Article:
Chapter 22: The Bow String
Wind Witch by Sheila L. Chingwa
The old crone, Shining Sun, had traveled to her family for Christmas and returned after the new year began. The children woke to see the smoke lofting into the air from her chimney. After nearly three weeks with no lessons, the children were stir crazy so they were eager to go back to school.
As the children approached, the cabin, a snowball flew through the air and hit Peter square in the chest. The old crone laughed as she tucked herself behind a tree. Her laughter rang through the forest as she threw another ball of snow in their direction.
Sarah held tight to her package of yeti hair as she hid behind an woodpecker riddled tree trunk. She watched as the three of them play and laughed along with them. She could see the old lady's chest heaving with exhaustion.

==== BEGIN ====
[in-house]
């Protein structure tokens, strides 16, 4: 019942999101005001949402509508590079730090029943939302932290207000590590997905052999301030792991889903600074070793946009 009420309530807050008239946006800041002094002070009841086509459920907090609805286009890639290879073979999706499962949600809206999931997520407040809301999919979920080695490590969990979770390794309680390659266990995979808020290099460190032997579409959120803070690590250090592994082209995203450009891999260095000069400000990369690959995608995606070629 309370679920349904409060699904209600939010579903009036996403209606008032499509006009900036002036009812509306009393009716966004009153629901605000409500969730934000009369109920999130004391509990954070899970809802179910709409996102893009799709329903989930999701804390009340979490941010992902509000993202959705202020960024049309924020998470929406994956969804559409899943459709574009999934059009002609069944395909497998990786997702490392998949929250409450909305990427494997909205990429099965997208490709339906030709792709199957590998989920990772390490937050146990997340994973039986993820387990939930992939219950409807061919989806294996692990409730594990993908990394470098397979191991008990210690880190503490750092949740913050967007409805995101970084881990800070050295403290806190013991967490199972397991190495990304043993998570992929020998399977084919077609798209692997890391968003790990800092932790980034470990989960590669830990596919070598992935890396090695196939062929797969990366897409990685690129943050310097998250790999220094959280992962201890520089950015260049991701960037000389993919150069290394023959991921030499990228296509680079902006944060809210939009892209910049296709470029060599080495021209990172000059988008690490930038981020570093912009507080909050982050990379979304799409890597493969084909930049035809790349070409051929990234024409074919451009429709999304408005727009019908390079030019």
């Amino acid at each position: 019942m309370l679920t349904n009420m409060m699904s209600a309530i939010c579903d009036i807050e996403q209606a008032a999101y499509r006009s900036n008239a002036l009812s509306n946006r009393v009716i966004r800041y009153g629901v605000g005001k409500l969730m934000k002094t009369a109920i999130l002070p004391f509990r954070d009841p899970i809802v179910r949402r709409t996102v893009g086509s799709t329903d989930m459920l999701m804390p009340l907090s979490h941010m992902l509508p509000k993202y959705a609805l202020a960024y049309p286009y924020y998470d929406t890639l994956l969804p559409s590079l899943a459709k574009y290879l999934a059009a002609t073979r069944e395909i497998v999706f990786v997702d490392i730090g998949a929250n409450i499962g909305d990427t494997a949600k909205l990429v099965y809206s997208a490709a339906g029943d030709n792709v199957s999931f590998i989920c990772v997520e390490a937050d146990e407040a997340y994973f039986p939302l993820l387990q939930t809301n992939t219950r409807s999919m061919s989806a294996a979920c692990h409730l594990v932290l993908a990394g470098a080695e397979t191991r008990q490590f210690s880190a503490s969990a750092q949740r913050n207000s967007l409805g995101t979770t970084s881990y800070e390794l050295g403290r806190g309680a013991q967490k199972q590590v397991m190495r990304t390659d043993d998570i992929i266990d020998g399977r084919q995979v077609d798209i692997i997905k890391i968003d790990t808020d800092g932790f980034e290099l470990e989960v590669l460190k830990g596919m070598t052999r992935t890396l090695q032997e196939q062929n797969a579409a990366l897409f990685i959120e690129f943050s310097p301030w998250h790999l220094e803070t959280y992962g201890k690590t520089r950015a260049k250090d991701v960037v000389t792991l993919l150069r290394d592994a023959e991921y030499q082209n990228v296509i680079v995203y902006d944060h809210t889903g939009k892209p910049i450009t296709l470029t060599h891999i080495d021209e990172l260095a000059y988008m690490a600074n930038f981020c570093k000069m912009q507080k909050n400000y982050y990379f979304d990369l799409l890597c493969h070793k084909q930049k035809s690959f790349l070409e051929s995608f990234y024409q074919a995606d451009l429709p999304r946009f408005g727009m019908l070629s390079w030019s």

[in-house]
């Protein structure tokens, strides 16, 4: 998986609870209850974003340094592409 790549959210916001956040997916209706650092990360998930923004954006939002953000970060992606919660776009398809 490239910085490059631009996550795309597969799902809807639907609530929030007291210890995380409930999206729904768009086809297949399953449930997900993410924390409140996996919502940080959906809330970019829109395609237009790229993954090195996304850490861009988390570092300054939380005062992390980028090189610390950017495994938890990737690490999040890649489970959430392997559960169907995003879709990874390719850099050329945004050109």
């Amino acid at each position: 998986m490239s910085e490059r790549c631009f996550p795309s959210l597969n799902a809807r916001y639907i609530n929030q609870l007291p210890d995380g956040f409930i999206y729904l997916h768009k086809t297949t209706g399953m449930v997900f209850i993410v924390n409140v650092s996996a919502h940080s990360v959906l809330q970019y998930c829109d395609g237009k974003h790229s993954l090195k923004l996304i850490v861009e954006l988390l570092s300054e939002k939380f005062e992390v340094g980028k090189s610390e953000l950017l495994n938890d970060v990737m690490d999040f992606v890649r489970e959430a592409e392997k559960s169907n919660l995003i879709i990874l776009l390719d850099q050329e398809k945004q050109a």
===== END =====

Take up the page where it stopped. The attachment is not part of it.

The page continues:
"Okay, you three, come on in. Time to get busy. A lot has happened since I have been gone. Come, come and tell me your tales." she gestured as she walked to her cabin.
In the corner of the cabin, there was a work station where the boys were working on the net. The wandered over to the benches and prepared to work. The two boys snuggled down unto their seats and began to check their work.
"Oh come boys, I must hear your tales. Seeing that Sarah is back, you must have plenty to share." said the old lady as she laid her leather pelt on the ground.
The boys got up from their stools and walked to the circle and laid their own leather pelts on the ground. Sarah laid the package on the floor and followed the boy's example. The old crone pulled out her smudging tools and lit the sage. She washed her self in the smoke and passed the pan to the next person. Chavo was first then Peter and lastly, Sarah cleansed herself. Together, they sat silently for a moment and took in the moment of togetherness.
"Well now, my young ones, let's join hands. Peter, you know what to do." Shinning Sun as she smiled at the boy.